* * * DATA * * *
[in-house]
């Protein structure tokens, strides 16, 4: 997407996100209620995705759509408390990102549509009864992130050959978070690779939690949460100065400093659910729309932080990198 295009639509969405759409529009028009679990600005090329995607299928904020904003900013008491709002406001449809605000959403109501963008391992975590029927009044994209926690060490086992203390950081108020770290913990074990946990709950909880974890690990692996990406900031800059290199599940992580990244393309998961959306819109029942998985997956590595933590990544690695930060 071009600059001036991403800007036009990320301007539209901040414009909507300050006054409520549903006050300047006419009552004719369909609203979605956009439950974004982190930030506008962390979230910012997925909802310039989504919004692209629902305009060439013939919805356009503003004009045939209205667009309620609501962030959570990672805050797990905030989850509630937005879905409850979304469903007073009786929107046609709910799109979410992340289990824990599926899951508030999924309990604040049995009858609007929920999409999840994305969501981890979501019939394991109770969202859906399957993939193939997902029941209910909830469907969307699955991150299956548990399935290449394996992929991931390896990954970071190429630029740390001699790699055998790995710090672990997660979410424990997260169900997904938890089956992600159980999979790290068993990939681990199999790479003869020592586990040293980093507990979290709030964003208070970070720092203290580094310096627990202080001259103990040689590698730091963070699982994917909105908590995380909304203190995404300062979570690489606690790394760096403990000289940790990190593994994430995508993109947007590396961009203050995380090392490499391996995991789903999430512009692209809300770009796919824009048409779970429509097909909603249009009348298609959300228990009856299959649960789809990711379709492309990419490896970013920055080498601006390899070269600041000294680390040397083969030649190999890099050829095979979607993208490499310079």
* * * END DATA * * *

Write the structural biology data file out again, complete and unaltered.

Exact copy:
[in-house]
């Protein structure tokens, strides 16, 4: 997407996100209620995705759509408390990102549509009864992130050959978070690779939690949460100065400093659910729309932080990198 295009639509969405759409529009028009679990600005090329995607299928904020904003900013008491709002406001449809605000959403109501963008391992975590029927009044994209926690060490086992203390950081108020770290913990074990946990709950909880974890690990692996990406900031800059290199599940992580990244393309998961959306819109029942998985997956590595933590990544690695930060 071009600059001036991403800007036009990320301007539209901040414009909507300050006054409520549903006050300047006419009552004719369909609203979605956009439950974004982190930030506008962390979230910012997925909802310039989504919004692209629902305009060439013939919805356009503003004009045939209205667009309620609501962030959570990672805050797990905030989850509630937005879905409850979304469903007073009786929107046609709910799109979410992340289990824990599926899951508030999924309990604040049995009858609007929920999409999840994305969501981890979501019939394991109770969202859906399957993939193939997902029941209910909830469907969307699955991150299956548990399935290449394996992929991931390896990954970071190429630029740390001699790699055998790995710090672990997660979410424990997260169900997904938890089956992600159980999979790290068993990939681990199999790479003869020592586990040293980093507990979290709030964003208070970070720092203290580094310096627990202080001259103990040689590698730091963070699982994917909105908590995380909304203190995404300062979570690489606690790394760096403990000289940790990190593994994430995508993109947007590396961009203050995380090392490499391996995991789903999430512009692209809300770009796919824009048409779970429509097909909603249009009348298609959300228990009856299959649960789809990711379709492309990419490896970013920055080498601006390899070269600041000294680390040397083969030649190999890099050829095979979607993208490499310079």